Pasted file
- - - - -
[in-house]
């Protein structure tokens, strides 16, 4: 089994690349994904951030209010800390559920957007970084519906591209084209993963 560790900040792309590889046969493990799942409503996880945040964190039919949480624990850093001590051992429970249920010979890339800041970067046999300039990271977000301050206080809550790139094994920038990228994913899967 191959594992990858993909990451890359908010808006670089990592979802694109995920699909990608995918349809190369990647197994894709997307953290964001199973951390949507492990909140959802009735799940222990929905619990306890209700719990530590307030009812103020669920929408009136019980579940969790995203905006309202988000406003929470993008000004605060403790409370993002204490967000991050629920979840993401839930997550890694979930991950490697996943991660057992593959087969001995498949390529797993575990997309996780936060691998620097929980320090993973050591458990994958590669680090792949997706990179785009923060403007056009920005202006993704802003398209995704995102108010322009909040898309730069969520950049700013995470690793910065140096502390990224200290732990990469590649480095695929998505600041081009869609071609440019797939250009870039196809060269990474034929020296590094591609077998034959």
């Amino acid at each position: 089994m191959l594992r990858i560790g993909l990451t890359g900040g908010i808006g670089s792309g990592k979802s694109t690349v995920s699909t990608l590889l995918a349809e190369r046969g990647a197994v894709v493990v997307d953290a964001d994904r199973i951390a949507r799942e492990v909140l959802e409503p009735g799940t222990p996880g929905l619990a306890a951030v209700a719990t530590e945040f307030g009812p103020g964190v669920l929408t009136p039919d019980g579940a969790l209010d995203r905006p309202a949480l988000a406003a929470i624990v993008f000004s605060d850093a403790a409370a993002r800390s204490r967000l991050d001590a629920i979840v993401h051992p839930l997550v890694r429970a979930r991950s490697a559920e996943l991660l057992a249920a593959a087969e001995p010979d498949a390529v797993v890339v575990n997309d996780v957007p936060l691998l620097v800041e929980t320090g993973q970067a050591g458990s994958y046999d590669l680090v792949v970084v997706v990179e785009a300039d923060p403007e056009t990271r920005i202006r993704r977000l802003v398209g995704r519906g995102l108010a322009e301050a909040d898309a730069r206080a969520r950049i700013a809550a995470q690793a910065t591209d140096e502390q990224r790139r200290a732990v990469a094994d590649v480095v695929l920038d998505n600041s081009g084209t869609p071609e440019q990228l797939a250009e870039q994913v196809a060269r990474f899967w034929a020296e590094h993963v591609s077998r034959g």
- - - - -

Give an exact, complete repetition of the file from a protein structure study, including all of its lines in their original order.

[in-house]
């Protein structure tokens, strides 16, 4: 089994690349994904951030209010800390559920957007970084519906591209084209993963 560790900040792309590889046969493990799942409503996880945040964190039919949480624990850093001590051992429970249920010979890339800041970067046999300039990271977000301050206080809550790139094994920038990228994913899967 191959594992990858993909990451890359908010808006670089990592979802694109995920699909990608995918349809190369990647197994894709997307953290964001199973951390949507492990909140959802009735799940222990929905619990306890209700719990530590307030009812103020669920929408009136019980579940969790995203905006309202988000406003929470993008000004605060403790409370993002204490967000991050629920979840993401839930997550890694979930991950490697996943991660057992593959087969001995498949390529797993575990997309996780936060691998620097929980320090993973050591458990994958590669680090792949997706990179785009923060403007056009920005202006993704802003398209995704995102108010322009909040898309730069969520950049700013995470690793910065140096502390990224200290732990990469590649480095695929998505600041081009869609071609440019797939250009870039196809060269990474034929020296590094591609077998034959």
């Amino acid at each position: 089994m191959l594992r990858i560790g993909l990451t890359g900040g908010i808006g670089s792309g990592k979802s694109t690349v995920s699909t990608l590889l995918a349809e190369r046969g990647a197994v894709v493990v997307d953290a964001d994904r199973i951390a949507r799942e492990v909140l959802e409503p009735g799940t222990p996880g929905l619990a306890a951030v209700a719990t530590e945040f307030g009812p103020g964190v669920l929408t009136p039919d019980g579940a969790l209010d995203r905006p309202a949480l988000a406003a929470i624990v993008f000004s605060d850093a403790a409370a993002r800390s204490r967000l991050d001590a629920i979840v993401h051992p839930l997550v890694r429970a979930r991950s490697a559920e996943l991660l057992a249920a593959a087969e001995p010979d498949a390529v797993v890339v575990n997309d996780v957007p936060l691998l620097v800041e929980t320090g993973q970067a050591g458990s994958y046999d590669l680090v792949v970084v997706v990179e785009a300039d923060p403007e056009t990271r920005i202006r993704r977000l802003v398209g995704r519906g995102l108010a322009e301050a909040d898309a730069r206080a969520r950049i700013a809550a995470q690793a910065t591209d140096e502390q990224r790139r200290a732990v990469a094994d590649v480095v695929l920038d998505n600041s081009g084209t869609p071609e440019q990228l797939a250009e870039q994913v196809a060269r990474f899967w034929a020296e590094h993963v591609s077998r034959g």